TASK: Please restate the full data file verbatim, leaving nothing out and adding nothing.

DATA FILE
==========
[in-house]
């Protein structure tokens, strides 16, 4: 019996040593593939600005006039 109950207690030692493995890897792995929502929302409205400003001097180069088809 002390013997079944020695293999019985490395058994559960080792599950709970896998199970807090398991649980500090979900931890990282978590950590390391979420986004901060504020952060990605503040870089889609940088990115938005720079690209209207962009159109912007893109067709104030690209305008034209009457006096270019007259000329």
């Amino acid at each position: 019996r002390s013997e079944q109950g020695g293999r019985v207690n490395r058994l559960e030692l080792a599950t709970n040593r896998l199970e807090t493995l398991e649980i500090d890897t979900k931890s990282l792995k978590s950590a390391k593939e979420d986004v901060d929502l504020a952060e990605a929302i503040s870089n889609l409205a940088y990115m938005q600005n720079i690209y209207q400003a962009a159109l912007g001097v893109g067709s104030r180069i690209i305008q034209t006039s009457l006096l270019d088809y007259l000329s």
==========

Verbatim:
[in-house]
């Protein structure tokens, strides 16, 4: 019996040593593939600005006039 109950207690030692493995890897792995929502929302409205400003001097180069088809 002390013997079944020695293999019985490395058994559960080792599950709970896998199970807090398991649980500090979900931890990282978590950590390391979420986004901060504020952060990605503040870089889609940088990115938005720079690209209207962009159109912007893109067709104030690209305008034209009457006096270019007259000329």
């Amino acid at each position: 019996r002390s013997e079944q109950g020695g293999r019985v207690n490395r058994l559960e030692l080792a599950t709970n040593r896998l199970e807090t493995l398991e649980i500090d890897t979900k931890s990282l792995k978590s950590a390391k593939e979420d986004v901060d929502l504020a952060e990605a929302i503040s870089n889609l409205a940088y990115m938005q600005n720079i690209y209207q400003a962009a159109l912007g001097v893109g067709s104030r180069i690209i305008q034209t006039s009457l006096l270019d088809y007259l000329s």